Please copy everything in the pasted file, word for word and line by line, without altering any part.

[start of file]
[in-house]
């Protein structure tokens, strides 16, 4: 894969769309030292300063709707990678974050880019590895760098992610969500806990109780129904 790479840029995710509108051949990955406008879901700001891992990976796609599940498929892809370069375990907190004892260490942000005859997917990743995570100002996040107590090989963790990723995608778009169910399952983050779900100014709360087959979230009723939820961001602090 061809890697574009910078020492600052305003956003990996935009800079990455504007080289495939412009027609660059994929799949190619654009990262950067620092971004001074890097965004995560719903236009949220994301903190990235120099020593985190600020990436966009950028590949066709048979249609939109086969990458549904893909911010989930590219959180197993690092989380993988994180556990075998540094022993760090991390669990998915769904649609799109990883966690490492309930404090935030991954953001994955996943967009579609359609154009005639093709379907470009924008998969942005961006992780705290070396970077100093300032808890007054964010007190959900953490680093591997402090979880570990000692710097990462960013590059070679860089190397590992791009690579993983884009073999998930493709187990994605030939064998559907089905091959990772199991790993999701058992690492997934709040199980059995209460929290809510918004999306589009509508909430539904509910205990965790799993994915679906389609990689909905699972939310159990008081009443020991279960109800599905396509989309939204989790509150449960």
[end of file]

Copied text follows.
[in-house]
């Protein structure tokens, strides 16, 4: 894969769309030292300063709707990678974050880019590895760098992610969500806990109780129904 790479840029995710509108051949990955406008879901700001891992990976796609599940498929892809370069375990907190004892260490942000005859997917990743995570100002996040107590090989963790990723995608778009169910399952983050779900100014709360087959979230009723939820961001602090 061809890697574009910078020492600052305003956003990996935009800079990455504007080289495939412009027609660059994929799949190619654009990262950067620092971004001074890097965004995560719903236009949220994301903190990235120099020593985190600020990436966009950028590949066709048979249609939109086969990458549904893909911010989930590219959180197993690092989380993988994180556990075998540094022993760090991390669990998915769904649609799109990883966690490492309930404090935030991954953001994955996943967009579609359609154009005639093709379907470009924008998969942005961006992780705290070396970077100093300032808890007054964010007190959900953490680093591997402090979880570990000692710097990462960013590059070679860089190397590992791009690579993983884009073999998930493709187990994605030939064998559907089905091959990772199991790993999701058992690492997934709040199980059995209460929290809510918004999306589009509508909430539904509910205990965790799993994915679906389609990689909905699972939310159990008081009443020991279960109800599905396509989309939204989790509150449960």